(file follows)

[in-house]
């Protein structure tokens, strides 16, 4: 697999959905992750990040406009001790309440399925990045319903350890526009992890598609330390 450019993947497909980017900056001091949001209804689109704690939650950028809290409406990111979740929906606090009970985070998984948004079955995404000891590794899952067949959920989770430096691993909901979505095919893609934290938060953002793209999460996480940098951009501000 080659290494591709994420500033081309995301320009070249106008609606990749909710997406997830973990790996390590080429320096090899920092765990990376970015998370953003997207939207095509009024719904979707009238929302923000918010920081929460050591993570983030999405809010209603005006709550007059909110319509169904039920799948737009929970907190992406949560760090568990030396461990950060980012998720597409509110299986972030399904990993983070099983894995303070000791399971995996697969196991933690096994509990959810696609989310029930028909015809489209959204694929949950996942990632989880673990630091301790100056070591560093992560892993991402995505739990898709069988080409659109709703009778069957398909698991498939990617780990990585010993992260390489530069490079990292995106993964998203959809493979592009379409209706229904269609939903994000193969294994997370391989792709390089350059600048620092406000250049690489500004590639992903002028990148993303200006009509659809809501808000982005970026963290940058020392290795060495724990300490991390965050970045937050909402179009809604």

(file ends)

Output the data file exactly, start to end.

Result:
[in-house]
């Protein structure tokens, strides 16, 4: 697999959905992750990040406009001790309440399925990045319903350890526009992890598609330390 450019993947497909980017900056001091949001209804689109704690939650950028809290409406990111979740929906606090009970985070998984948004079955995404000891590794899952067949959920989770430096691993909901979505095919893609934290938060953002793209999460996480940098951009501000 080659290494591709994420500033081309995301320009070249106008609606990749909710997406997830973990790996390590080429320096090899920092765990990376970015998370953003997207939207095509009024719904979707009238929302923000918010920081929460050591993570983030999405809010209603005006709550007059909110319509169904039920799948737009929970907190992406949560760090568990030396461990950060980012998720597409509110299986972030399904990993983070099983894995303070000791399971995996697969196991933690096994509990959810696609989310029930028909015809489209959204694929949950996942990632989880673990630091301790100056070591560093992560892993991402995505739990898709069988080409659109709703009778069957398909698991498939990617780990990585010993992260390489530069490079990292995106993964998203959809493979592009379409209706229904269609939903994000193969294994997370391989792709390089350059600048620092406000250049690489500004590639992903002028990148993303200006009509659809809501808000982005970026963290940058020392290795060495724990300490991390965050970045937050909402179009809604």